stock market

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Yeah, ok, I'm finally done with the subject. It just feels so good to have seen this from miles away. The indulgence in criticism, vulturey I call it, really should be man's eighth sin. I've always felt the critical (and commerical) success of a console has always been linked to its controller. From the Atari 2600's emancipating joystick, to the NES' revolutionary gamepad, to Sega Genesis' sleek but uncomfortable three-button pad, to the classic SNES, to the alienating N64, to the re-classic PS pad, to the Buick-sized XBox controller that was slimmed to a successful "Japanese"-style precursor to its latest bit of perfection, and so forth.

So it comes as no surprise, then, as the sell through rate of PS3s declines on the black market and at retailers, Sony brazenly claims their SIXAXIS controller, an engineering marvel they claimed at E3 to have no gimmicks, had won an Emmy. They gloried in the announcement. They squirmed like a teenager rolling in a vat of oiled Maxims, and prematurely immaculated their product. A day later, they recanted, saying they had jumped the gun. The Emmy was given not to their SIXAXIS, rumbleless from the Immersion spat, but to the PS One controller, in conjunction with Nintendo. Ouch! Holy wax-affixed feathers, Batman!

On the bright side, video game publisher stocks took flight today. Pity I got knocked out of my Activision stop, but it was a high stop and I'm happy with the trade. I've been watching Sony stock too (SNE) but it seems like there is too much weakness, despite breaking out of its channel. But news about poor sell-thru, which isn't really news to anyone who's gone to Best Buy recently, cast a big glaring sun, daring them to rise higher on their borrowed wings.

It's time for my first year-end review of how my portfolios are doing. I hope this introspective proves interesting for readers, because, as I've garnered from other financial blogs, it will certainly be useful for me to consolidate my experiences into one critical place.

So I'll chomp my surrogate cigar, a slab of delicious Robertson Farm's beef jerky straight from Oklahoma, and get a rollin'! Know-nothing investor a-go-go! …

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In a downward spiral of serial debacles, Sony announced today that after the estimate of 4 million PS3 units by end of year was slashed down to 2 million, with launch seeing a paltry 100,000 units for Japan and 400,000 for the U.S., guess what? Japan, the heart of PS3 loyalty, is actually going to be getting 80,000 at launch. In completed unrelated news, end of year units for the Wii is expected to "handily" beat 6 million, with 1-2 million estimated ready to go at launch. Preliminary reports rumor 24-120 Wii's per Best Buy.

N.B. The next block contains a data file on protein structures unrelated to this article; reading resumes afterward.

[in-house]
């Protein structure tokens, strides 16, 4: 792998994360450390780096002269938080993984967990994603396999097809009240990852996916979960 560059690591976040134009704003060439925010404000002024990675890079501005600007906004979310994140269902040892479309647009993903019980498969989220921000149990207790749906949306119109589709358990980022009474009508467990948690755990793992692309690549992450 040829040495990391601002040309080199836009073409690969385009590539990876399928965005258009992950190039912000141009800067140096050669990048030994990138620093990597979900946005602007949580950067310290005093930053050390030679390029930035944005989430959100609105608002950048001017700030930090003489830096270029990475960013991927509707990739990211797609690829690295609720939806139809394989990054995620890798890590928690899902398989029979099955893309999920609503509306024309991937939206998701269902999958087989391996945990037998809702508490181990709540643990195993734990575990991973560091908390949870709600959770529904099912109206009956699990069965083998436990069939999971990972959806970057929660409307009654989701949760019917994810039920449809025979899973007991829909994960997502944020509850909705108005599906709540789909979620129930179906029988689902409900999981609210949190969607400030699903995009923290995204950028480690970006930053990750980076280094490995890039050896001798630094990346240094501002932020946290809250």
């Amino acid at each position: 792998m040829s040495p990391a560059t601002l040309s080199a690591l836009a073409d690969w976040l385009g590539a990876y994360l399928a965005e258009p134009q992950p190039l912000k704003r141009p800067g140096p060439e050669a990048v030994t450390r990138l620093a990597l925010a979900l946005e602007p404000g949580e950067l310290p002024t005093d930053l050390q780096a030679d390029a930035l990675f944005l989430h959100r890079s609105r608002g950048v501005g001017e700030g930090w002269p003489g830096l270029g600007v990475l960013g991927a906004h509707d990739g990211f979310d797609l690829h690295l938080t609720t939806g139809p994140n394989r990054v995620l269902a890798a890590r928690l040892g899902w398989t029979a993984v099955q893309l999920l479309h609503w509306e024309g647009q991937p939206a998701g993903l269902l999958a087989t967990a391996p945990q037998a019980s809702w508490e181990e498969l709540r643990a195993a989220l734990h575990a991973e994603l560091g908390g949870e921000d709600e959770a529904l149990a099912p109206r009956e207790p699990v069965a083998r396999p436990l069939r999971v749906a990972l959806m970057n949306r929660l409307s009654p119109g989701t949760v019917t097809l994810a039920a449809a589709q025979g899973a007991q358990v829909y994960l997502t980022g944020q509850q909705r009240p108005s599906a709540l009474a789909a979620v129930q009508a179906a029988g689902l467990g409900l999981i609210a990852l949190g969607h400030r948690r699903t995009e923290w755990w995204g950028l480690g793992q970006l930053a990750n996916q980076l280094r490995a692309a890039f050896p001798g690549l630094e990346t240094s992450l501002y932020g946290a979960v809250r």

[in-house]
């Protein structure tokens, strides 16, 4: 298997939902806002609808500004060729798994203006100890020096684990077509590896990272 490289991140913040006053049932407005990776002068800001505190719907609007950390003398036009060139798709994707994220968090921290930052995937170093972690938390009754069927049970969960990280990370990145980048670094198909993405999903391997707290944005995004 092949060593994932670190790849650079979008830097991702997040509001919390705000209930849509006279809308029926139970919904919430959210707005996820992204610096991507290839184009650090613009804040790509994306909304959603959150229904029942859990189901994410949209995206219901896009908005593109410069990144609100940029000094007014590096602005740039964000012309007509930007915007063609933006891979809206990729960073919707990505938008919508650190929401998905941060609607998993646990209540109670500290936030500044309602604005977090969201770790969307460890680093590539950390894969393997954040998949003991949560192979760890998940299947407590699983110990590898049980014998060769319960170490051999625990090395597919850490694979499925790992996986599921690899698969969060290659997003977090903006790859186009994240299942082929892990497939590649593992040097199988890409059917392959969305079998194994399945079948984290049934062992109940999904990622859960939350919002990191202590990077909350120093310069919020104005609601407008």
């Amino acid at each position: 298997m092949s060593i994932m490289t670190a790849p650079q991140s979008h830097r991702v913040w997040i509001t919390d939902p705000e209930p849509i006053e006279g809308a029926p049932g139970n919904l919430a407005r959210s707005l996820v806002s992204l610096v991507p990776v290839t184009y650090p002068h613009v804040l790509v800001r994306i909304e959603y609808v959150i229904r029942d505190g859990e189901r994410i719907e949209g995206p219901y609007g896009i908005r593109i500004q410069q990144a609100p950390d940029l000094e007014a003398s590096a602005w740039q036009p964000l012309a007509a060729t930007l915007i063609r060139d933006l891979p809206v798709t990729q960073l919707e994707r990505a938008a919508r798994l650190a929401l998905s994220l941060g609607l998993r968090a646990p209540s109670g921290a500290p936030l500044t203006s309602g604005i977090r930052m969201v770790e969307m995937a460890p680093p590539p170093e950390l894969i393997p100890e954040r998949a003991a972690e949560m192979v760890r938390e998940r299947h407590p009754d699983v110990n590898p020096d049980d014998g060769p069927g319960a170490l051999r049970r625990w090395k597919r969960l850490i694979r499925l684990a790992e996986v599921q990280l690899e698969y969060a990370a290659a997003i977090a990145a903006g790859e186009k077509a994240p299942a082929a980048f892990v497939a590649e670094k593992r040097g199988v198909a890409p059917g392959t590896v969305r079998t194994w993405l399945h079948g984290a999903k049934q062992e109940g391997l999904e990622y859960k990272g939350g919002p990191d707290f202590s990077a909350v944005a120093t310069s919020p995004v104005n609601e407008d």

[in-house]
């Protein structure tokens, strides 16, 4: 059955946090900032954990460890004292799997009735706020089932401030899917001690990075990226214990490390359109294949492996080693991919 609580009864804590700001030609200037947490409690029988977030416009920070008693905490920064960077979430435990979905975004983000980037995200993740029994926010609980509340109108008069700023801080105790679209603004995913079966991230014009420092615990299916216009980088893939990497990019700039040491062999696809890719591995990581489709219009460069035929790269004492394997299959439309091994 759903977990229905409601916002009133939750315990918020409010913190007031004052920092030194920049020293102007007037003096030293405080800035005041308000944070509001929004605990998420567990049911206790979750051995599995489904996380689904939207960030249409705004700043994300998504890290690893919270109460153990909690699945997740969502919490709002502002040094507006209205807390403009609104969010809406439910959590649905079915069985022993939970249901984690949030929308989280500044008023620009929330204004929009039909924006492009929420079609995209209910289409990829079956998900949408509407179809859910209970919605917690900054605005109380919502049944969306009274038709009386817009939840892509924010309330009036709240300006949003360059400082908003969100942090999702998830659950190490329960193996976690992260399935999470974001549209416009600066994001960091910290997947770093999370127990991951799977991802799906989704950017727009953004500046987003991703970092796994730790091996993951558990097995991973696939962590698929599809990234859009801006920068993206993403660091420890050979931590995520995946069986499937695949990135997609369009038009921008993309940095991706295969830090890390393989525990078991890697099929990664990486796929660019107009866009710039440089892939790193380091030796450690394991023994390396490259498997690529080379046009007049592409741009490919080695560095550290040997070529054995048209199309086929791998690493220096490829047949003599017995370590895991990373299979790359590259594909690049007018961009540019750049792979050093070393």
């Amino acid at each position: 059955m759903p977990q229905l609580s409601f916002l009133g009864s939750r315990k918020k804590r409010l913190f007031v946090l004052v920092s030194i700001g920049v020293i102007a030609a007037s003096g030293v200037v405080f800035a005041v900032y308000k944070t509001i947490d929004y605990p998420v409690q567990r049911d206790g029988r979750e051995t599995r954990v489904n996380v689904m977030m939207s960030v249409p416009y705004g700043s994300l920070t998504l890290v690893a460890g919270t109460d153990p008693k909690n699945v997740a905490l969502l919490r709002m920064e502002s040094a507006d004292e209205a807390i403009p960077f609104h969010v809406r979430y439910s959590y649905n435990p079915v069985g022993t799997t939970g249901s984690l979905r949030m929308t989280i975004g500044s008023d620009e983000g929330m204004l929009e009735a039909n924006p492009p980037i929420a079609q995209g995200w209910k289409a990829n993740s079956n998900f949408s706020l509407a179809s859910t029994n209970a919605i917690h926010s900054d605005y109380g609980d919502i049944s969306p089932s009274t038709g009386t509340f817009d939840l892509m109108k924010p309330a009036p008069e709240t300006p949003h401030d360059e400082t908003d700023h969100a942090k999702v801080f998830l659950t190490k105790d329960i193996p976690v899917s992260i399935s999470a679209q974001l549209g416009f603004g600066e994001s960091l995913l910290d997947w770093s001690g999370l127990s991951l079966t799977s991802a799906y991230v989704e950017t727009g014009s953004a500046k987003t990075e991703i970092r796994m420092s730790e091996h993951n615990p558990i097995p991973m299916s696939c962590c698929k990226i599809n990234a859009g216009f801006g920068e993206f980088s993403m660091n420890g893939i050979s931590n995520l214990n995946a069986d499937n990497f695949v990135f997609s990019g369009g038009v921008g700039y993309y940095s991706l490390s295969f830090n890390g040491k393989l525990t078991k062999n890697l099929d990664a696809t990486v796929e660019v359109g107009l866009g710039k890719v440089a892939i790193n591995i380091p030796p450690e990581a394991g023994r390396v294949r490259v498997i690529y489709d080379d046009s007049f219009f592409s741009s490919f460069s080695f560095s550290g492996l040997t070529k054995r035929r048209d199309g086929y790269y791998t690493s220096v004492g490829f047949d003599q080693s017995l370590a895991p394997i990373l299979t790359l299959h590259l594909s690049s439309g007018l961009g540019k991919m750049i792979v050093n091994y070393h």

Let's step back from the numbers here. What the heck is Sony doing? Do they really want their plentiful holiday season preceded by plentiful consumer base exposure to their competitors? And their weapon against the monumental XBox Live is a petulant adaptation of XFire (for which support falls into the duties of individual developers), completely ignoring the necessity of the online community in the console world, a need PC gamers have taken for granted? Even the Wii Channels system is taking the Animal Crossing model to make gamers networked and personal. The story is quickly going from a Miracle on 34th St. to Great Expectations to Macbeth.

Admittedly, their launch list looks like the strongest of the three so far, but it's almost as if they were actively sowing the seeds of confusion and disappointment into their product. From PR snafus to logistics drama, we're seeing a lot of weakness as they strut and fret their hour on the stage. Though people who find the whole console war debate irrelevant would say the market is robust enough for them all, and the industry stands to gain no matter who is the victor, if they're wrong, there is no doubt that Sony has its hands furthest down the cookie jar.

Despite growing apprehension in the currently overbought market, I recently bought a good chunk of Nintendo stock, something I should have done a long time ago. Even with a soft landing, the economy isn't too supporting of the PS3 price point, nor an alinear jump in game sales (yes I know it's cyclic). I think very soon, the industry will realize that huge budgets net huge revenues, but huge profit margin is what ultimately counts. As it stands, only the Big N seems to be on that terra firma. Looking at how game stocks did this past year, shareholders agree that "next-gen" is just bluster, signifying nothing. Show me the money.

…death and tax evasion.

I seriously thought gamers were a bunch of Democrats these days. Guess not.

I made a post earlier today that I felt worth expanding on. It dissappoints me how naively the gaming community opposes the taxation of virtual property, which thanks to the proliferation of game economies in venues like Second Life and World of Warcraft has brought legislative interests in like cultural vultures to a cash-stuffed corpse, which has begun turning the wheels in the dark recesses of the IRS’ mind. It is like a shudder in the Book of Revelations when Reuters decides to establish a virtual news bureau to investigate virtual news.

But it’s happening. And you’d be a fool to stand against it. Specifically, what’s being debated is that virtual transactions of either virtual goods or virtual currency is capitalized into real money. How much? There are a few individuals who make six digit salaries as black market dealers, (adult) service providers, and real-virtual-estate agents. Can one really expect the IRS to take a backseat to that?

Of course not. Income is income. Income is taxable, income SHOULD be taxable. It doesn’t matter if you’re engaged in the intangible businesses of gaming, or the intangible businesses of day-trading, education, entertainment, customer service, consultation, art, etc., if you’re making money, you should be taxed. The more interesting question is how asset value is determined. But I look forward to the day when I can write the cost of buying Warcraft off my taxes, or include the depreciation of my Second Life home on my Schedule A.

The most ignorant thing people said was that the EULA for the game prohibits sale of virtual assets, and therefore government is breaking the law trying to collect on in-game actions. It doesn’t matter if income is legal, illegal, magical, mystical, or genetically produced out of the ass of an X-man, it is TAXABLE.